So what happened?

We had a good run. I have to say, it was a beautiful thing. Memphis is not an easy town to break in, and I'm still surprised that we were able to achieve what we are able to achieve. For us the end was a direct byproduct of the speed of our ascent. The problem was, we were signed under [Walter] Yetnikoff, right before he left Columbia. There was a change of the guard and Don Ienner became the president. In a nutshell, when Ienner finally came around check out what the Hell’s going on with us, he didn't get it at all. I clearly wasn't cute enough to front the band, for starters. And there are other issues. And when the president of a label lets you know he's not really into your stuff, you're dead right then. That was the first domino for us. We came back to Memphis and had a lot of catching up to do because we hadn’t built the base we needed to survive something like this. So we’re traveling in a Penske truck. We’d put all of our gear in the bottom and we’d but the drum riser and our sleeping bags in the back and we’d go down the road in the back of the Penske truck. That's how we made it to a lot of shows. I think we probably gave some carbon monoxide damage to ourselves over the years doing that.

We were guaranteed a second record, but were given the option to leave. We thought we should do that because we felt like we are no longer welcome at Columbia. We looked around at other labels and they're like, “Well, Columbia records is the biggest label in the world. What makes you think we can do it for you?” There was a lot of that. We carried on for another couple of years. We were also sort of feeling the crunch financially. We just couldn't sustain it. We spent a lot of money on production. That was one of our hallmarks. It's kind of what made us and as with broke us at the same time. we really had a moment where we decided that we could keep doing this and really fall apart as friends or we could call it off. And one thing I'll say about us, we've all been very close friends from the beginning.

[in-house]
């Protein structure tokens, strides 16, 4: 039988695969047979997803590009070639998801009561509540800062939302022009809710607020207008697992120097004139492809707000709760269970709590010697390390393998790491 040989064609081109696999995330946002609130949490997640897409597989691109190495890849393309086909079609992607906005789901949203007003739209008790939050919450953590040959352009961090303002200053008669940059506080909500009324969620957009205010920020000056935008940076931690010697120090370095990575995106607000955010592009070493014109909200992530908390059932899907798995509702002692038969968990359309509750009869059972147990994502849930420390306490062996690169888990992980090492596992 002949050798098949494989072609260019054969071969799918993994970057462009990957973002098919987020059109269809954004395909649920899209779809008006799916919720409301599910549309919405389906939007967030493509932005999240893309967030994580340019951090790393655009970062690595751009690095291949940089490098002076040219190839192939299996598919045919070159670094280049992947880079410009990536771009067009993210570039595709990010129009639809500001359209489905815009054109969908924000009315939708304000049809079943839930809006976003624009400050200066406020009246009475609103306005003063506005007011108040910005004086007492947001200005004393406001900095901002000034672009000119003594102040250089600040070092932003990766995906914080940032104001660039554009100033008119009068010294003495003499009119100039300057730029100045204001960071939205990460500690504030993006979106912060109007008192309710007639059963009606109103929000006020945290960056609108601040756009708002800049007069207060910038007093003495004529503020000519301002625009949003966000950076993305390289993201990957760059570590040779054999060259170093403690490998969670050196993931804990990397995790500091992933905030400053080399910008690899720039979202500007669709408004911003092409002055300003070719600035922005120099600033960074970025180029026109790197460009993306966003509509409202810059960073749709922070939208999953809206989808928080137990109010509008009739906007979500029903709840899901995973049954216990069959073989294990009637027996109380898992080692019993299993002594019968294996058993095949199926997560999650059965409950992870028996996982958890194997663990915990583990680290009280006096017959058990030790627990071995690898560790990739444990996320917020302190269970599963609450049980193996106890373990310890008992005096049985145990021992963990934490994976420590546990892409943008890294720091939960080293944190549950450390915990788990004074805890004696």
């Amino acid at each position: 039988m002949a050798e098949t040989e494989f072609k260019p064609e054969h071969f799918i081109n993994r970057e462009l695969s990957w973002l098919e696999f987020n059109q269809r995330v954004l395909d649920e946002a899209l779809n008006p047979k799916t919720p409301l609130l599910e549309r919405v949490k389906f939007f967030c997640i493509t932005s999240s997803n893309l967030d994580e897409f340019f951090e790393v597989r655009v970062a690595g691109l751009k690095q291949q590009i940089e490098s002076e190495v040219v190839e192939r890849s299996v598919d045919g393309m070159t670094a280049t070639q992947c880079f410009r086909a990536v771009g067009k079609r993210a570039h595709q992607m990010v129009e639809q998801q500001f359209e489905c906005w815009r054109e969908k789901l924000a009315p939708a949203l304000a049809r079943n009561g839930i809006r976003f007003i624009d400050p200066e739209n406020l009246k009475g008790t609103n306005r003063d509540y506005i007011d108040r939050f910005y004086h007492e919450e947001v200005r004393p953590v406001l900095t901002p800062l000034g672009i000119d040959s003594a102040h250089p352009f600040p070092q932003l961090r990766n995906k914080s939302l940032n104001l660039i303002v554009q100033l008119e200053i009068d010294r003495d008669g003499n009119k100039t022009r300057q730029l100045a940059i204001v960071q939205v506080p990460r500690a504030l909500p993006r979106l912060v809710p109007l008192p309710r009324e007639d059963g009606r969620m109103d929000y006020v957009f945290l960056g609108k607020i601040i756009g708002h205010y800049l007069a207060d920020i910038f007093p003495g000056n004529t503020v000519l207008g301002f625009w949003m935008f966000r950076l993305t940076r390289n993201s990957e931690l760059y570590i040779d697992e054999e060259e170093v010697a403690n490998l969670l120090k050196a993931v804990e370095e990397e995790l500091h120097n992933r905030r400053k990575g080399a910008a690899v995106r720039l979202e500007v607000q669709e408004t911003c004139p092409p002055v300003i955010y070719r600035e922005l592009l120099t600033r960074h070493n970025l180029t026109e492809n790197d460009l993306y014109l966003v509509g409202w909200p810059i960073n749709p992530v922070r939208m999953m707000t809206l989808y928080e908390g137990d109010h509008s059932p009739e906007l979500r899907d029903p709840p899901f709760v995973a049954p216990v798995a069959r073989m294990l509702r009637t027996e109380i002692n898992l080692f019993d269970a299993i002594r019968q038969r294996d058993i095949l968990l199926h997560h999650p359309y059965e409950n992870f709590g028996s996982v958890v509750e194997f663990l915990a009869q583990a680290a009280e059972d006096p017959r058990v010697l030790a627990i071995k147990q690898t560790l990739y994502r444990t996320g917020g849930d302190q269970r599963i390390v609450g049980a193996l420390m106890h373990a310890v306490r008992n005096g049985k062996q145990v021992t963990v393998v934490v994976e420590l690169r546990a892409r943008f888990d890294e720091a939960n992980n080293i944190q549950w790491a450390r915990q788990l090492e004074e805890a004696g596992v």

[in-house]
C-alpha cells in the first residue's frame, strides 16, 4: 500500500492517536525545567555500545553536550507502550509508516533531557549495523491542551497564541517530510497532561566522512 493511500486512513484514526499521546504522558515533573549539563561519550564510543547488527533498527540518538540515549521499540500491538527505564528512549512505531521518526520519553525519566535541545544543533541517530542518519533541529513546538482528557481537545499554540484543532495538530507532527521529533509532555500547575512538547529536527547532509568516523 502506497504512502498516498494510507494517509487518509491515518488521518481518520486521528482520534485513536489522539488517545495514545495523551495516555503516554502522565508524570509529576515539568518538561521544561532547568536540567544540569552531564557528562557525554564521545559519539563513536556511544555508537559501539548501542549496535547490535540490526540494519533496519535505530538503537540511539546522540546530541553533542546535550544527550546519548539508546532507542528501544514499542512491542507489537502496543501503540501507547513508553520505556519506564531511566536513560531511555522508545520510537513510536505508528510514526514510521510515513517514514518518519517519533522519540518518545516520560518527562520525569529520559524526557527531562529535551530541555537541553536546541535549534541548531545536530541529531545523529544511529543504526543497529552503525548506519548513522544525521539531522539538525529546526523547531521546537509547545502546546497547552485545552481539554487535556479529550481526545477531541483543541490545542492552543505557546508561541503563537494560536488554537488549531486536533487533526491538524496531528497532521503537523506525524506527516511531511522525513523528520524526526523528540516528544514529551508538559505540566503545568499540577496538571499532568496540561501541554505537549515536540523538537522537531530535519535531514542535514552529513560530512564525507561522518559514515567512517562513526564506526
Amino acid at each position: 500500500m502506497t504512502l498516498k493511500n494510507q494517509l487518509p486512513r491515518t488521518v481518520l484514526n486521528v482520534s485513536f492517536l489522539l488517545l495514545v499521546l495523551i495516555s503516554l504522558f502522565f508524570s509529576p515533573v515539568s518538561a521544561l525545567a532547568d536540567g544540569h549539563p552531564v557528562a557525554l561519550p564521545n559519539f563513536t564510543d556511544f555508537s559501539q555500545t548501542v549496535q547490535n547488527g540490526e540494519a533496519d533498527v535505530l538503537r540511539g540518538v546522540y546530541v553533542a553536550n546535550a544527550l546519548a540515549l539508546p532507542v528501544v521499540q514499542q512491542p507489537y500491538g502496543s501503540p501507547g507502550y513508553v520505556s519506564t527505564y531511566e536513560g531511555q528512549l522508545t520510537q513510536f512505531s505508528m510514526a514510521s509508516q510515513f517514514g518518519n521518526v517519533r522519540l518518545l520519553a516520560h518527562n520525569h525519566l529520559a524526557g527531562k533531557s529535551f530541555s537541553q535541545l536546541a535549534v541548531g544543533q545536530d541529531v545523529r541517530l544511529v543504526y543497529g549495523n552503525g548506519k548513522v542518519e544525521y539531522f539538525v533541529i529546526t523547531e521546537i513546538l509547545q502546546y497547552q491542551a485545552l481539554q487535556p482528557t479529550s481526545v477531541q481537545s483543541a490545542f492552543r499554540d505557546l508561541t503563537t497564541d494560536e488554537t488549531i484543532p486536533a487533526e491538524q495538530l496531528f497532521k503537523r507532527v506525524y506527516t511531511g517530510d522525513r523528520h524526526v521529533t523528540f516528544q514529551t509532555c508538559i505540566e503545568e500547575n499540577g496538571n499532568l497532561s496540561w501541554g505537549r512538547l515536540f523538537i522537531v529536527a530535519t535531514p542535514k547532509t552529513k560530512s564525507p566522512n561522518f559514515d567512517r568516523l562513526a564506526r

What were some of the high points?

I wish I could remember more of the high points. I seem to remember all the crazy shit that went down. Like this one time, when we played the Whiskey in Los Angeles we were in the limo being taken to do a sound check and there is this is terrible traffic jam. It's awful. So we’ve got this Russian limo driver who knows all the back streets, and Vladimir finds his way to the source of the traffic jam. And it's our bus. Our bus blocking Sunset Avenue pretty much from 2-6 in the afternoon on a Friday. As our bus driver was backing into the parking lot of the Whiskey the motor fell out of the mount. This was supposed to be the day I was going to enjoy our Whiskey gig. We considered putting our banner on the top of the bus for the TV helicopters. But then we considered the possibility of death threats and thought maybe it was a bad idea.

How did the reunion happen?

This friend of the band’s Kim Collins is a musician in Nashville. She’s in the band Smoking Flowers. She was diagnosed with breast cancer, so there was a big Nashville fundraiser and I got a call [in New York] asking if I could come down and play a show. I was in a position where I could do that. We rehearsed, and did the show. We had a packed room and just got that feeling, “Wow, this sounds pretty good.” 

Human Radio is at Minglewood Hall's 1884 Lounge Friday, July 10 at 9 p.m. $10.00